What are Tennessee librarians saying they want from our legislators?


Written by: Lindsey Anderson

Your to-do list is probably a million miles long, but please consider adding one more item to your list: contact your legislators. Attending TN Library Legislative Day showed me firsthand the power of reaching out to legislators, and it proved to be painless, and even downright fun because it was a joy to spread library love in the offices of the Cordell Hull building in downtown Nashville. Jennifer Sharp, President-Elect of TASL, and I came prepared with books to give away and freshly printed School Library Month bookmarks created by students in Tennessee. We were ready for a day of speaking out on behalf of school libraries. Our mission? To communicate the need for a State Coordinator of School Library Services.  

A survey, modeled after AASL’s School Libraries Count, was sent recently to school librarians in Tennessee. If you took time to respond to the survey, thank you! The information you provided was compiled into an infographic, which shows legislators how school librarians are supporting the future of education in TN, specific ways more funding can help, and what our elected leaders can do to support our school libraries. Meetings with legislators are fifteen minutes or less, so providing them with a visual representation of the data was an effective way to express our key points. The data drove the conversation, and providing this information shows legislators that TASL is actively engaged advocating on behalf of school libraries, and that we as librarians are working together to share strengths, concerns, and what we need to better support our students. We are united and passionate about building strong libraries to support our students.

 TN School Libraries Report 2018

The missing piece for Tennessee school libraries is representation at the state level. How does a State Coordinator of Libraries benefit us? First, a coordinator is our advocate at the state level, communicating the value of school librarians and libraries to state and district leaders. Librarians are leaders in Tennessee! We play an integral part in technology integration in our schools. We are actively sharing our knowledge of current trends and topics with other educators, and we are reaching the majority of our students on a weekly basis. Advocating for us and helping share our impact is vital to the future of school libraries.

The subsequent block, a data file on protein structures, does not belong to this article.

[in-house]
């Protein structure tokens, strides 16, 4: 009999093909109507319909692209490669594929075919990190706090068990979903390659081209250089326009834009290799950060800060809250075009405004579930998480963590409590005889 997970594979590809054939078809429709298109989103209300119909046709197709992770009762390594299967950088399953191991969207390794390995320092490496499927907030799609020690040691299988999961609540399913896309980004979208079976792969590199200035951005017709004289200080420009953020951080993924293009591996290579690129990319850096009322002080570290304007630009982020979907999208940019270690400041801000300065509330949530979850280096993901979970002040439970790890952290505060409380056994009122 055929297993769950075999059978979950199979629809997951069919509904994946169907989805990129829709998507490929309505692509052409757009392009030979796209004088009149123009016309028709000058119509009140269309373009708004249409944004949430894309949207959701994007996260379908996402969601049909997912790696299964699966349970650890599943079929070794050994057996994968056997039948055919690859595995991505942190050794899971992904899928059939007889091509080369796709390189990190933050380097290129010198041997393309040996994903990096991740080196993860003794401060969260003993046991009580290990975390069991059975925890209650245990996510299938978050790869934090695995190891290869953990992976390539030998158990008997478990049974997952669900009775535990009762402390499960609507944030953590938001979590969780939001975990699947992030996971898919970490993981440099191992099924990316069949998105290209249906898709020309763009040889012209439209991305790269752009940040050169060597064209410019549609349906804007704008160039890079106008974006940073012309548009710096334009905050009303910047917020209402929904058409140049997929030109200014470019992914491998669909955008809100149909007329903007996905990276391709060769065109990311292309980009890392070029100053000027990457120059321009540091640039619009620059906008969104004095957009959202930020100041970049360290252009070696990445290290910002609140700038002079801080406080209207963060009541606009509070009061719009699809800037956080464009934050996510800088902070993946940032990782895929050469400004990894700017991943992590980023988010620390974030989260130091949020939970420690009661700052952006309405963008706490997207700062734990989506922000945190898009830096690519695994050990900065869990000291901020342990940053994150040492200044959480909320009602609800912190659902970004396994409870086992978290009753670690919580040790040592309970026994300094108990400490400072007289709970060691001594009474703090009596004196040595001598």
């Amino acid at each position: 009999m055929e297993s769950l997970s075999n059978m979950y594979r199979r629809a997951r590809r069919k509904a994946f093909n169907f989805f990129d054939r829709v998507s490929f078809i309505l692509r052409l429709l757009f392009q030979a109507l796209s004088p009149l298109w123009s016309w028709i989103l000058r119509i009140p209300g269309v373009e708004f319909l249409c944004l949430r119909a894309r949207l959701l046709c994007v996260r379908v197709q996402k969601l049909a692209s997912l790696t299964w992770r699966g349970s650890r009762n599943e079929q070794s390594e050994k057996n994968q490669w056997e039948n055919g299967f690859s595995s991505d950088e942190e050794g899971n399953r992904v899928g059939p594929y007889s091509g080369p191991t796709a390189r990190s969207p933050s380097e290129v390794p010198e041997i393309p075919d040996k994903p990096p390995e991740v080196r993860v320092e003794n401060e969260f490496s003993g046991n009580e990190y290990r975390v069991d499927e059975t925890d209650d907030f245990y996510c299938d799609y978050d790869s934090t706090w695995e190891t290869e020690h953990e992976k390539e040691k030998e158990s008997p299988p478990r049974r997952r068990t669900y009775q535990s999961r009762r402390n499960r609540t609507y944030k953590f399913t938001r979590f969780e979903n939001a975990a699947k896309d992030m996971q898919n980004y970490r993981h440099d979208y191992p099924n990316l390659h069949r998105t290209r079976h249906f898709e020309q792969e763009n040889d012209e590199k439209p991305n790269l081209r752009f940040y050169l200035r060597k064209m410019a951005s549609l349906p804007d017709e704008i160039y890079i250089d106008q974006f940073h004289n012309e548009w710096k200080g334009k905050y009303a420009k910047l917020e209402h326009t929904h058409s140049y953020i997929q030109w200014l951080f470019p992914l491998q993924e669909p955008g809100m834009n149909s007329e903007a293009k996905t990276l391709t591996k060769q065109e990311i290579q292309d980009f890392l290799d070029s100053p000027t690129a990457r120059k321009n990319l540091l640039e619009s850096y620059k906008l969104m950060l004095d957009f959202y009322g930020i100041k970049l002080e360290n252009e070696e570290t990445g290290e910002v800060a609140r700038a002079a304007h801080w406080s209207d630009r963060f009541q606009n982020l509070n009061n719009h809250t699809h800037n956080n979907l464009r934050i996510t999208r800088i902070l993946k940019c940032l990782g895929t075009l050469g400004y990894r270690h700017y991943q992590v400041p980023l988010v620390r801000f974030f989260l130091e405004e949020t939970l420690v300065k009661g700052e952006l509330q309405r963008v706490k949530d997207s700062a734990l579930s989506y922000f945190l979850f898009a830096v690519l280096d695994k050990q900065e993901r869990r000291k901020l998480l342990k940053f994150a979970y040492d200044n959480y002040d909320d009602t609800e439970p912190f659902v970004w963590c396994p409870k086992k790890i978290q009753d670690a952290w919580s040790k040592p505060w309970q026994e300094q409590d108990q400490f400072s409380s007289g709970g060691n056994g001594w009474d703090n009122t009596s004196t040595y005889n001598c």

A state coordinator can also communicate the importance of funding our libraries and address issues other issues of inequity. Why are some districts funding their libraries and others are leaving libraries to subsist on book fair profits and library fines? Why do some districts ignore the state minimum requirements for staffing libraries? Why are librarians being pulled from the library to cover classes, be building testing coordinators, or do lunch duty? Why do some districts have a district librarian and others do not? A state coordinator will communicate with district leaders and state leaders and make them aware of exemplary school library programs and how strong library programs impact student growth positively.  

School librarians need relevant professional development in order to grow and strengthen library programs. Imagine having professional development tailored to school librarians that addresses specifically how we can support ESSA, state curriculum, and initiatives in TN, such as Read to Be Ready, Drive to 55, and Tennessee Succeeds. Imagine being able to call your advocate at the state level and receive assistance from an expert in our field. This truly is a missing piece in our Department of Education.

Thirty-six states have a State Coordinator of Library Services, and it’s time for Tennessee to raise that number to thirty-seven. Stronger school library programs means greater success for students in Tennessee. If our state leaders want Tennessee to continue to show solid growth, they need to factor school libraries into the equation and do what it takes to properly staff and fund our libraries so that we can impact our school communities in a powerful way. Why do our students deserve any less than the best?